Friable materials (“easily crumbled”) materials (e.g. wood, MDF, FR4, fiberglass, carbon composite) generate particles that are extremely detrimental to your health. Exhausting the air from a shop vac is actually concentrating these particles in the air around you. You’re seriously damaging your health machining MDF without the proper protection. Shop vacs are some of the worst when it comes to CNC particles. No, they are not (saw) dust. The dangerous stuff you cannot see.
It’s not about picking up what you can see - it is that, but it’s also about picking up and removing the particles you can’t see. The “invisible” particles are the ones that can damage your health.
Particles 5 microns and larger are expelled from your lungs, smaller can be as dangerous as asbestos - or worse. Particles can still deposit chemicals and viruses in your lungs, even if they are expelled.
By-the-by, MDF is one of the most dangerous materials to CNC machine. The particles are toxic, carcinogenic, and teratogenic. Some hardwoods (i.e. cherry) are nearly as bad. Exotic hardwoods - those from tropical regions - can expose you to dangerous viruses and diseases contained on/in the particles.
The dust collector (vacuum element) must be air tight and exhaust either outside the house or, if exhausting inside, through a HEPA filter rated for 0.5 microns (or better). Since HEPA filters are relatively expensive, one should have a dust separator (e.g. cyclone) ahead of the the dust collector. The dust separator will removed as much as 99+% of the particles before they enter the dust collector. This dramatically increases the life of the HEPA filter.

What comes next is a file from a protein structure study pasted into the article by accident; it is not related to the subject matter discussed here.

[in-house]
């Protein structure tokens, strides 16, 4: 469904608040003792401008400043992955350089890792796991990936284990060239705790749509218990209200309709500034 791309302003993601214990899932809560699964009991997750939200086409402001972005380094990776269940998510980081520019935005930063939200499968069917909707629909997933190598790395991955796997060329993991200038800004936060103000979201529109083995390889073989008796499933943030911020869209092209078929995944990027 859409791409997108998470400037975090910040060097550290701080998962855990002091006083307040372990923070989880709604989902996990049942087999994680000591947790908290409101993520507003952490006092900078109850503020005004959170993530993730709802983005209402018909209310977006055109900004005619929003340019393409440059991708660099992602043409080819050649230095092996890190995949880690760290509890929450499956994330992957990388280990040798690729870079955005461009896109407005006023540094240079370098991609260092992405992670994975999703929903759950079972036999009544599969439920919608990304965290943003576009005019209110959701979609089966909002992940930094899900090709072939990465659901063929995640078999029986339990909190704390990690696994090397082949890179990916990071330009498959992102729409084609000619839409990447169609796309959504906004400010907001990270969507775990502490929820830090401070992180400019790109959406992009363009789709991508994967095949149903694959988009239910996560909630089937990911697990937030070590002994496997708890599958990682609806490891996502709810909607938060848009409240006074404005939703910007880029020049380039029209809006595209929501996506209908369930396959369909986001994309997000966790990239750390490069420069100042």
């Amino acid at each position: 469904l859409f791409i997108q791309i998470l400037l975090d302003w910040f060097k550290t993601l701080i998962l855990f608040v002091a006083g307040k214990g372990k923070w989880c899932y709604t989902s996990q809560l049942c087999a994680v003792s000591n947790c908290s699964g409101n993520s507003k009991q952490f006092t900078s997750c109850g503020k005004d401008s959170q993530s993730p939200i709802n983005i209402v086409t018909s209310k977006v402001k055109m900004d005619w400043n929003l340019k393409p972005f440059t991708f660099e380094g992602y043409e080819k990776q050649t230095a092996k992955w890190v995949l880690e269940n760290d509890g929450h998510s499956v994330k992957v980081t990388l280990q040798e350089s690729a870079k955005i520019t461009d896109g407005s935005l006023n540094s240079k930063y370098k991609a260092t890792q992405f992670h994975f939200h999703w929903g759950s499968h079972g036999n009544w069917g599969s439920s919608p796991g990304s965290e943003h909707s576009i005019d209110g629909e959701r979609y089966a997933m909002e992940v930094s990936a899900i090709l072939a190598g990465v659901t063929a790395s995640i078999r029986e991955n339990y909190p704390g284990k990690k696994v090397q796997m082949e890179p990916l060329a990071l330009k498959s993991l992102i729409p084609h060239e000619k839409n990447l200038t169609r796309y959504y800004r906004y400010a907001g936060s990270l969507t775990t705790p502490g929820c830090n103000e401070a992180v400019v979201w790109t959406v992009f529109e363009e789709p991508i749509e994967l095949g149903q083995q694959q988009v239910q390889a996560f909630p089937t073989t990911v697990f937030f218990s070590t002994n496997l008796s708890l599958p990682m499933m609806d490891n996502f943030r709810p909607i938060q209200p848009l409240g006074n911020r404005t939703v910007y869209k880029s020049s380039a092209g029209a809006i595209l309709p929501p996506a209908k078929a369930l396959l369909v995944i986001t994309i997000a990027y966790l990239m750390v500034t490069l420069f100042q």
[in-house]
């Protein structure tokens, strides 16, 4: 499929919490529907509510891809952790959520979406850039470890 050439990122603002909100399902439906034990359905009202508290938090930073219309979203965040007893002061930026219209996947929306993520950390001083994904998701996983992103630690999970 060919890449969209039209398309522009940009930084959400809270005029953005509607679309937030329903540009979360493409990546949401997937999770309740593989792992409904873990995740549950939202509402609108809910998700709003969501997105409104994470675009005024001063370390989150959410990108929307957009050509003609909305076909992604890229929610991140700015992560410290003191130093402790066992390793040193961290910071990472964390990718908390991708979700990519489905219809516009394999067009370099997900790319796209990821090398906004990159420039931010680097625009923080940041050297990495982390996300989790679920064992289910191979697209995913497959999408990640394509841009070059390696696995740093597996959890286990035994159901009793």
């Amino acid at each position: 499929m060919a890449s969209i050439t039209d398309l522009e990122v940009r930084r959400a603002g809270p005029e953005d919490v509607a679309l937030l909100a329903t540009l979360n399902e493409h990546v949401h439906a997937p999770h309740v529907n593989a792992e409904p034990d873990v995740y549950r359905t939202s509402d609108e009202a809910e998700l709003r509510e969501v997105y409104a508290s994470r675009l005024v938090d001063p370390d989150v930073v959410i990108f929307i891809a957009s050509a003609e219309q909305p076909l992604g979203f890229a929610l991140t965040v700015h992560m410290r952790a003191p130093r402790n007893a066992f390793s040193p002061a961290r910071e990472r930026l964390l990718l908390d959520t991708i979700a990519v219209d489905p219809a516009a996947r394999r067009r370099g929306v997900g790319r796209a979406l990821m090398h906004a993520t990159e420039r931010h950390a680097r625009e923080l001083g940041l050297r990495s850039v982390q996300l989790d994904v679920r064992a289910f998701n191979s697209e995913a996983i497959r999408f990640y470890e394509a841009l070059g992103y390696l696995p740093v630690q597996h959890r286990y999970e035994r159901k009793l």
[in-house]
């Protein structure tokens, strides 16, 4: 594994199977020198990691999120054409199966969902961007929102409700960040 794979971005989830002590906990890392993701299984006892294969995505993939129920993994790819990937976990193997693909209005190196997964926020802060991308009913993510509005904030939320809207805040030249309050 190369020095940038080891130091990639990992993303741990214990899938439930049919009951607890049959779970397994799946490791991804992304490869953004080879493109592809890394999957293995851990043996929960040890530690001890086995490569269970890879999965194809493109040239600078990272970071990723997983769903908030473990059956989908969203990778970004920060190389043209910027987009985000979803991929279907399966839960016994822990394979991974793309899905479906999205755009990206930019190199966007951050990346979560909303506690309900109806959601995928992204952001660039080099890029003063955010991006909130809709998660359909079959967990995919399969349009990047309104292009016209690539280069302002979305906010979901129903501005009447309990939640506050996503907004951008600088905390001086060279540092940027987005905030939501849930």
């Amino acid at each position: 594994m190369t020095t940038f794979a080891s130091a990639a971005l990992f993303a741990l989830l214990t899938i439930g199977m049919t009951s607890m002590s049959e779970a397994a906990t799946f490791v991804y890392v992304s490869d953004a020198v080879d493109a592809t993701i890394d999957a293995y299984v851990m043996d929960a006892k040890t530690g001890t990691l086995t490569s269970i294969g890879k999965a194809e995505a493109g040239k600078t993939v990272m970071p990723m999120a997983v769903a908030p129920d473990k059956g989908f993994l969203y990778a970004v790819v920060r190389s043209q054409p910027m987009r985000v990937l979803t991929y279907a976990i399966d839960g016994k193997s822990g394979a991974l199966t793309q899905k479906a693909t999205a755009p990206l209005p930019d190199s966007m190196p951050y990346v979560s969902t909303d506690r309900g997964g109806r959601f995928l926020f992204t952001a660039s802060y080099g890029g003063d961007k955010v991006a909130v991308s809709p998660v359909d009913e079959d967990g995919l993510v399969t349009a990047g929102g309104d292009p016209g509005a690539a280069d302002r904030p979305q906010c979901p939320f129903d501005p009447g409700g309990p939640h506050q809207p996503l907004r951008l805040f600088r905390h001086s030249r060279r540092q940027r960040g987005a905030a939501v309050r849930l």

If you can exhaust outside, one still needs a cyclone (to meet EPA rules and necessary safety) but no HEPA filter is necessary. Just a 5 micron filter to prevent “snow”. This solution is much cheaper than using a HEPA filter. There is a downside, however… noise. Your neighbors may not appreciate the sound. It is possible to design a muffler but that is getting into some advanced design stuff.
The physics of tubing and the distribution of particles generated by CNC machining require tubing at least 2.5 inches in diameter. Four or five inches is necessary to absolutely ensure pick up - along with a sufficiently powerful dust collector. In the Nomad and SO3, we need to compromise. Do the best you can.
Only step down from 2.5 inches as close to the dust head as possible. See the principals I posted earlier.
Since the particles are toxic, carcinogenic, and teratogenic, it’s all about exposure. The risks increase with exposure; your genetics will govern when and how the effects appear. I know several wood workers who have damaged lungs from CNC work.
The nasty stuff mentioned above is only part of the problem; other issues can be allergies, headaches, and other symptoms.
I’ve posted extensively about air safety; you can search for those postings.